Chairs & Professorships
Faculty make student success a reality, and of all the honors that can be bestowed upon a professor, an endowed chair or professorship is among the highest. The prestige and freedom to conduct creative, innovative research these funds provide is an ideal tool for advancing our University — and world-changing discoveries.
Houston’s faculty is impressive by any standard. It includes winners of the Nobel Peace Prize, recipients of Guggenheim fellowships and 18 members of the National Academies of Sciences and of Engineering. And yet Houston lags behind other research universities in high-level faculty support. Approximately 9 percent of UH faculty members hold endowed chairs or professorships, as opposed to 10 to 20 percent in similar universities.
Help us keep the stellar faculty we currently have and attract tomorrow’s stars. When you establish and name a chair or professorship, or contribute to an existing one, you are fueling the powerhouse that is the University of Houston.
Professorships can be endowed for a minimum gift of $500,000, and chairs for a minimum of $1 million. For more information about establishing an endowment or contributing to an existing one, please Mark Putnam, Assistant Vice President for University Development at 713-743-0954 or meputnam@Central.UH.EDU.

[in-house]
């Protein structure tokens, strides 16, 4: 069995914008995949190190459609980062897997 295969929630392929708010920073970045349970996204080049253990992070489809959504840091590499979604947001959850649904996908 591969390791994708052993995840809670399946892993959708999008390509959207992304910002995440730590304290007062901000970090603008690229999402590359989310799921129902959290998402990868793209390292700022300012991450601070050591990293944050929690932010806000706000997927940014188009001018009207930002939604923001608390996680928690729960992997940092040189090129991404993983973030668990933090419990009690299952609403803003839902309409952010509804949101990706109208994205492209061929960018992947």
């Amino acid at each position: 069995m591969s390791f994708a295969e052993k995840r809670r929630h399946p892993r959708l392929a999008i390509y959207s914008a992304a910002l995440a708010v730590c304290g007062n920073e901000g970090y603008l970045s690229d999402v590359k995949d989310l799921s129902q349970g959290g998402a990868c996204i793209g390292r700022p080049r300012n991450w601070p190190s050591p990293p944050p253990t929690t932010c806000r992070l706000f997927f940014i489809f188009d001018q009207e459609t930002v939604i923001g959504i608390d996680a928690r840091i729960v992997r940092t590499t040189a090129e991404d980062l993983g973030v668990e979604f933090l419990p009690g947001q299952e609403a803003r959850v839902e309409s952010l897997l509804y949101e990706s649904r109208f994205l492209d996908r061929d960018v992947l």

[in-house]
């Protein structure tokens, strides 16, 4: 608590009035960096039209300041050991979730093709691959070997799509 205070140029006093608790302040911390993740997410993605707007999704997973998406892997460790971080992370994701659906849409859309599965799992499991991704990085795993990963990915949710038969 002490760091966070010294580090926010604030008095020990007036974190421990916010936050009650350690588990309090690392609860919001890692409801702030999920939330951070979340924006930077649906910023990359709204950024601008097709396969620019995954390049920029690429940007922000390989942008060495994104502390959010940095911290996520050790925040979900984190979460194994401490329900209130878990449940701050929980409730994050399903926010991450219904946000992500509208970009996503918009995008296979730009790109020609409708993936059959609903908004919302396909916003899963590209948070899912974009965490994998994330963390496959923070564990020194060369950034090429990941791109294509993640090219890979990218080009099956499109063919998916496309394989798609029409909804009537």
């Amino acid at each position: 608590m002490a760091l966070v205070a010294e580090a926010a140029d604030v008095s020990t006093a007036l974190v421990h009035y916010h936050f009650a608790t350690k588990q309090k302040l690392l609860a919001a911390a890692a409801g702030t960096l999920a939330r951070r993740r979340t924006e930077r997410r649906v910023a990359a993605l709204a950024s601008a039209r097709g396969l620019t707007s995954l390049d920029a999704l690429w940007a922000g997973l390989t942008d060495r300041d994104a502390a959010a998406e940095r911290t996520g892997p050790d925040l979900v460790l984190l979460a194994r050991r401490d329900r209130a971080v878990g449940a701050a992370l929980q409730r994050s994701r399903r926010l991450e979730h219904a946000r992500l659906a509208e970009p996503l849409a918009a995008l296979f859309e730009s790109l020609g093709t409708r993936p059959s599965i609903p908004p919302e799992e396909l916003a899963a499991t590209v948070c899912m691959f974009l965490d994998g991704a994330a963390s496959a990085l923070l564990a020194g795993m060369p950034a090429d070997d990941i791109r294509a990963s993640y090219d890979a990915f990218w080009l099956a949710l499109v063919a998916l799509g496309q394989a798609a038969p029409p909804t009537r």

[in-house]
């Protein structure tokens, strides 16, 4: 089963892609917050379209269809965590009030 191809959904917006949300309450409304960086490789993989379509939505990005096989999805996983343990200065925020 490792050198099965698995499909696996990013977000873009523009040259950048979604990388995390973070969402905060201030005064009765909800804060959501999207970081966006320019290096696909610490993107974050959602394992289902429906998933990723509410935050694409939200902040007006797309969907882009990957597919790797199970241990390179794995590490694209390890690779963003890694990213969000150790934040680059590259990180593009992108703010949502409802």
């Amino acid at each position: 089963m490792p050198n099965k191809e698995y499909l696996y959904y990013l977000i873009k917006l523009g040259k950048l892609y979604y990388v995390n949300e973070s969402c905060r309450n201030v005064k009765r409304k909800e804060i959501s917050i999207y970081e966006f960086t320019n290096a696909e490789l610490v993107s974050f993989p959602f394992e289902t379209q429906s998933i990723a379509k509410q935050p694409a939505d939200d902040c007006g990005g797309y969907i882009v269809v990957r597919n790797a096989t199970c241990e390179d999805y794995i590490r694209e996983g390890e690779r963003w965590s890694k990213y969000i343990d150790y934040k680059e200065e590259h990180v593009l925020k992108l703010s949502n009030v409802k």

A Superstar of Superconductivity: Dr. Paul Chu
Professor Paul C.W. Chu, T.L.L Temple Chair of Science, leads the way in the exciting field of superconductivity. He and his team achieved this phenomenon at record-high temperatures and continue to reach higher temperatures and novel materials. Chu is a member of the U.S. National Academy of Sciences and a winner of the National Medal of Science and the International Prize for New Materials, among many other awards.
Teacher and Benefactor: Robert E. Sheriff
Robert E. Sheriff, professor in the University of Houston Department of Earth and Atmospheric Sciences, believed in giving back to the field he loved. Over the years, he and Margaret Sheriff established four endowments at the University of Houston, giving nearly $2 million in support of the Department of Earth and Atmospheric Sciences. Although Professor Sheriff passed away in 2014, his gifts keep his memory alive by continuing to support other outstanding faculty members in geophysics.